Questioning the Town Planning Process – Water Bottling Plant in Bloomfield, CT

Originally Published: March 11, 2016

Some residents from Bloomfield CT and surrounding towns which make up the Metropolitan District Commission are opposing the construction and operation of a new 443,000 square foot Niagara Bottling Plant which will process up to 450,000 gallons of water daily on its first line (and up to 1.8 million gallons per day if it expands to the maximum of 4 lines).  Bloomfield began negotiations with the company in 2013-14, however Niagara instead tried to build the new plant in Ulster, N.Y. but were unable to secure tax breaks and avail community concerns, and eventually returned to Bloomfield to work out a deal in December 2015.


  1. Residents have expressed concern over the Niagara bottling plant itself, and also have raised objection to the process by which the Town negotiated the deal and offered tax abatements without public participation.


  1. State Senator Beth Bye introduced legislation, S.B. 328, which could enable public notification before the local governing bodies approve a tax abatement, a change which might prove to be an effective method for facilitating communication and transparency in town planning.  In the current draft the towns may, by ordinance, disclose this information, however the bill does not currently require disclosure (and without an enforcement requirement, no change would be likely to occur).  Vote here!
  2. Senator Bye and Rep. David Baram also introduced legislation, S.B. 422, to cancel the water and sewer rate discounts that Niagara (and other water bottling businesses) could receive.  Eliminating the ability for public water utilities to discount water and sewer rates for water bottling users could negatively impact existing and future businesses in the State, and has generated some objection from other lawmakers and business developers.  You can vote on this piece of legislation here!
  3. The Bloomfield Town Council has presented its own plan aligned with the citizens’ demand to improve communication through: an expanded email list of the town council agendas, automated distribution of agendas to all commissions and committees, public hearings and newspaper notices for tax abatement applications, disclosure of the developer on any applications for zoning, wetlands or abatements, and quarterly reports from the MDC.  Let the Town Council know how you feel about this proposal!


Bloomfield Town Manager Philip Schenck cited that the agreement includes 100% tax abatement on the building for the first three years, followed by a decreasing rate (85-85-80-50) over the next four years.  The company will pay about $440,000 in building permits, as well as physical asset taxes and property taxes on the 42-acre lot (valued between $1-2 million).   The discount would save Niagara about $300,000 a year on water costs and about $1.8 million on sewer costs at maximum usage, according to MDC CEO Scott Jellison. The MDC meanwhile would realize about $3.8 million in additional revenue annually.  The plant will cost the company about $73 million to construct.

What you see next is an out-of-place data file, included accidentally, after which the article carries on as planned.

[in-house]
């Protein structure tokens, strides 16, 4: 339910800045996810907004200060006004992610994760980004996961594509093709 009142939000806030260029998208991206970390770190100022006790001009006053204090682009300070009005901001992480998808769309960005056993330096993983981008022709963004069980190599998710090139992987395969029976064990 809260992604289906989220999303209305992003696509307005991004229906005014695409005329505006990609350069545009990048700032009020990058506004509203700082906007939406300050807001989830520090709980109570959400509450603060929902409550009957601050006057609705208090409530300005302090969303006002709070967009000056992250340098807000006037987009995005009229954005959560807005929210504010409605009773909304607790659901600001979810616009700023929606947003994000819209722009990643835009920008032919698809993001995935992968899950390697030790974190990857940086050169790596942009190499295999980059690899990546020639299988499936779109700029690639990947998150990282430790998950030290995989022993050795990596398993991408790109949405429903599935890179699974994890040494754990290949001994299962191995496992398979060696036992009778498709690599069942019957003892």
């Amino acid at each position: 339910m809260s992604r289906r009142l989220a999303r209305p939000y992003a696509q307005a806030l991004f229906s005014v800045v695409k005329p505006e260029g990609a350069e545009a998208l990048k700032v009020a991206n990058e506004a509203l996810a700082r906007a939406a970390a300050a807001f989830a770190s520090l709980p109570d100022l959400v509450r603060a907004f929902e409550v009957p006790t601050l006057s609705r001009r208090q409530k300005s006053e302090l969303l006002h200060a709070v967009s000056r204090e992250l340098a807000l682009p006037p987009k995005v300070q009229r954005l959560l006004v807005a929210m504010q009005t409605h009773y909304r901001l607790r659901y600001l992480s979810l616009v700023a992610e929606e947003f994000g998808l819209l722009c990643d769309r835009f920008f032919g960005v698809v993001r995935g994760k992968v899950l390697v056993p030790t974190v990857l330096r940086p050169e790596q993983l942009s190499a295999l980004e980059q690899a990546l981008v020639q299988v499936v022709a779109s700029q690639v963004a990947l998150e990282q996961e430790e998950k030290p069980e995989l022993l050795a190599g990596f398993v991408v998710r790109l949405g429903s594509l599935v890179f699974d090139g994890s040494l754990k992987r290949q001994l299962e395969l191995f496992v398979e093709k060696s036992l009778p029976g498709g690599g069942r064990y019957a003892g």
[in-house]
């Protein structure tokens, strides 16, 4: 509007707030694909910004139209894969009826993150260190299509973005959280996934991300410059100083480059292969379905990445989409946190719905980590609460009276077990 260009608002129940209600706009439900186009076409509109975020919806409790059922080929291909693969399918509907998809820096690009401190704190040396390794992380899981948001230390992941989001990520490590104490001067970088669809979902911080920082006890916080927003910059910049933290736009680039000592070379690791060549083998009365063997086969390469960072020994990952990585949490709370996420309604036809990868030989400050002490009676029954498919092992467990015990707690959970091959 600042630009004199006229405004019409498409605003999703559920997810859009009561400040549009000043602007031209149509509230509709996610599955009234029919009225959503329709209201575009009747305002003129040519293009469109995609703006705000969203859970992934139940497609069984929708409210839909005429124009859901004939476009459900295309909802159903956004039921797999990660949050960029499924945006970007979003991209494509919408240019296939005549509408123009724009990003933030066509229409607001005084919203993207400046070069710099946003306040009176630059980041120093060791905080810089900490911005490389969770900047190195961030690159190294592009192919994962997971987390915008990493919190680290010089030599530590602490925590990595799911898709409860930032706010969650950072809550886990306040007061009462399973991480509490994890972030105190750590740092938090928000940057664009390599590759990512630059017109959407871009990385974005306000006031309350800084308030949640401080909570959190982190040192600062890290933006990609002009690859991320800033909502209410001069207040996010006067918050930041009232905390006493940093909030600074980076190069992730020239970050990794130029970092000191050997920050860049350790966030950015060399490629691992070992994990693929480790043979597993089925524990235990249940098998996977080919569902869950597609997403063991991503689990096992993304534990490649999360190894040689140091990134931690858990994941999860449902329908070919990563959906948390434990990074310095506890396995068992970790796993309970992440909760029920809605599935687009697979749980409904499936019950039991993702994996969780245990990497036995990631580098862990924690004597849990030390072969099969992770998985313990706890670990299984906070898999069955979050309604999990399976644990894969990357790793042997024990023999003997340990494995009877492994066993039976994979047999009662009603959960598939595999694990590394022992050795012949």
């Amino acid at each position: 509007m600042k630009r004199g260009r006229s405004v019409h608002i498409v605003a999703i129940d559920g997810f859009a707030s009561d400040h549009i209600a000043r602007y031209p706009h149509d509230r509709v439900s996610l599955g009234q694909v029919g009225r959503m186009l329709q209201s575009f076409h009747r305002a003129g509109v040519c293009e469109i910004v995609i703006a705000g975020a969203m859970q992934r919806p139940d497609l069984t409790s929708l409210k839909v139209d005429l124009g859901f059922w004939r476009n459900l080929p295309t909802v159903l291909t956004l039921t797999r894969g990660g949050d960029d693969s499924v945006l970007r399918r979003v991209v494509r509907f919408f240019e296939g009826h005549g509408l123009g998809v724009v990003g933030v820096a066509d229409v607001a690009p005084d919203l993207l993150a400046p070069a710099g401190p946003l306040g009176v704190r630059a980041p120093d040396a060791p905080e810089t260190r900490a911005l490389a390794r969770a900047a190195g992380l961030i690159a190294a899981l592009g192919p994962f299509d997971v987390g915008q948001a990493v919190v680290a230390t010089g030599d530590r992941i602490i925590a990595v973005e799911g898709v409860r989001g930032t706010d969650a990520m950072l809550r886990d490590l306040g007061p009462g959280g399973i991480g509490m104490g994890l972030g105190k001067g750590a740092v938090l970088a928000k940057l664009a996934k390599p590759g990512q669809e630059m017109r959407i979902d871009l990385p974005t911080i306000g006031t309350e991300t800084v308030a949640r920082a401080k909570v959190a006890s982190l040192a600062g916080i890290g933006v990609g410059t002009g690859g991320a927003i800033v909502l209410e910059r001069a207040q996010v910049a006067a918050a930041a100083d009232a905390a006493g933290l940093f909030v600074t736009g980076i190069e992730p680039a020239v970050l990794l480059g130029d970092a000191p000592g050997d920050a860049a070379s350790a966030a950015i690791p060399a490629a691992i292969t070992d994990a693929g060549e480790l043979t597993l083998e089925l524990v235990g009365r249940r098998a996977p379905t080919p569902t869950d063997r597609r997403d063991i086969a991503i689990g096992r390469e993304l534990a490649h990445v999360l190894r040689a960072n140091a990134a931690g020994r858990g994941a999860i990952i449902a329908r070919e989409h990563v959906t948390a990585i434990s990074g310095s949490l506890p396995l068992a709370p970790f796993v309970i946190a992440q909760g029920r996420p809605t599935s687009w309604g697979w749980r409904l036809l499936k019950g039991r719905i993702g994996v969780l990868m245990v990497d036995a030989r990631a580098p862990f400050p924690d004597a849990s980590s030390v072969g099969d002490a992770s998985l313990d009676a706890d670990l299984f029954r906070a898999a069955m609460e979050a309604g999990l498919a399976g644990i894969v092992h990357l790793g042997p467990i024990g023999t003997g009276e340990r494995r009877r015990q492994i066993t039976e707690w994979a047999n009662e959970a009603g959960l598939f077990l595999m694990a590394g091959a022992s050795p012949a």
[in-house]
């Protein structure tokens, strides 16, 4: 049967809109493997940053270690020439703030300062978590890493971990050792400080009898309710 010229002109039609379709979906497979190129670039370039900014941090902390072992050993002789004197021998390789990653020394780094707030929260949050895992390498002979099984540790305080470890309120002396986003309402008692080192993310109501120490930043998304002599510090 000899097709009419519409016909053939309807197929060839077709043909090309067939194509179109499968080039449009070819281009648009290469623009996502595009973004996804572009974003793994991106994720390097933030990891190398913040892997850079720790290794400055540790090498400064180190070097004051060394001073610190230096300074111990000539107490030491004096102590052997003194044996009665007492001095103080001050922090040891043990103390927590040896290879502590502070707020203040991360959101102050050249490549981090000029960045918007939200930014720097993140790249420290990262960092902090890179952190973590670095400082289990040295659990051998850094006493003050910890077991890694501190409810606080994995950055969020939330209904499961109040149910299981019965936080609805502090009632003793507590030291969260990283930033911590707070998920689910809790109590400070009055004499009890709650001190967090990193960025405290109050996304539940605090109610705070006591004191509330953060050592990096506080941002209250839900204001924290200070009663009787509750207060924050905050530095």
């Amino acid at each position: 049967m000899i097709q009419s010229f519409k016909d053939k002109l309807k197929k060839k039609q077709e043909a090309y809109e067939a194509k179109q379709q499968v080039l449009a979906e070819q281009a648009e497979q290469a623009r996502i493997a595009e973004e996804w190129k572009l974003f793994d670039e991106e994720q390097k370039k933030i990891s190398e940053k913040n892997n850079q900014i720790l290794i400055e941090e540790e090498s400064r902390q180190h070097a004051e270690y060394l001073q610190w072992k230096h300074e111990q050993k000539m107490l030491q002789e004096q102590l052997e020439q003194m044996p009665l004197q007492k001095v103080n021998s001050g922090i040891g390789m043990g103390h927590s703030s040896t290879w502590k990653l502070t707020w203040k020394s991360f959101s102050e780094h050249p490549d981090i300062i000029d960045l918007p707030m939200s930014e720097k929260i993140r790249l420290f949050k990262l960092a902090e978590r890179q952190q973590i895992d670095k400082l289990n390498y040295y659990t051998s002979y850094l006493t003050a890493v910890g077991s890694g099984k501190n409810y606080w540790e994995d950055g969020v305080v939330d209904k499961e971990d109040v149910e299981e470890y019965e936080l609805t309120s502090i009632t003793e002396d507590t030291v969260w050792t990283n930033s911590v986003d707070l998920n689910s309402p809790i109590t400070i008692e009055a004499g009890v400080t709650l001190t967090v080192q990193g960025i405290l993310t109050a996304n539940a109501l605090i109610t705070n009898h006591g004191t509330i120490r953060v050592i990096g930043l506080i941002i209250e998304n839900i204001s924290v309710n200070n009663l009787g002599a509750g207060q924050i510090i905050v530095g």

Though the construction of the plant seems all-but-inevitable at this point, with the negotiations and permitting complete, it is important to question if the benefits of the bottling plant outweigh the cost to the community? The Metropolitan District Commission contends that the plant will not endanger the supply, noting a surplus in capacity.  MDC Board of Commissioners Chair William DiBella noted that they are bound by the legislature to provide the water to law-abiding customers regardless of the intended use, and that higher industrial water use can lower water bills for residential customers (they approximate an average $30 household savings by 2020).  To challenge the construction of the plant, critics note the environmental damage of the plastic bottle industry, and question the value of the approximately 38 jobs which the company has planned to provide.  Several ad-hoc organizations have risen to the occasion to challenge the new plant, including theBloomfield Citizens group.  State Senator Beth Bye, who represents Bloomfield, Burlington, Farmington and West Hartford, stated plans to introduce legislation to reduce plant operations during water shortfalls, identify the ‘real value’ of being sold to private companies, and prevent private discounts on water improved with public funds.


  • Tax income for the town of Bloomfield
  • Between 38-75 full-time (low-wage?) jobs
  • Lower water bills (approximately $30 per household by 2020, according to the MDC) for residents in the MDC towns of Bloomfield, East Hartford, Hartford, Newington, Rocky Hill, West Hartford, Wethersfield, and Windsor


  • Approx. $4.1 million in tax abatements over 7 years
  • Plastic consumption and related environmental damage
  • No current law or regulation preventing bottling plant operations during a drought or water shortage

Given that the plant’s construction will likely proceed despite some recent public dissent, it is perhaps more critical to focus on the process by which the Town negotiates these types of development deals, and address the public’s opposition to closed-door planning meetings and tax abatement negotiations with private companies.

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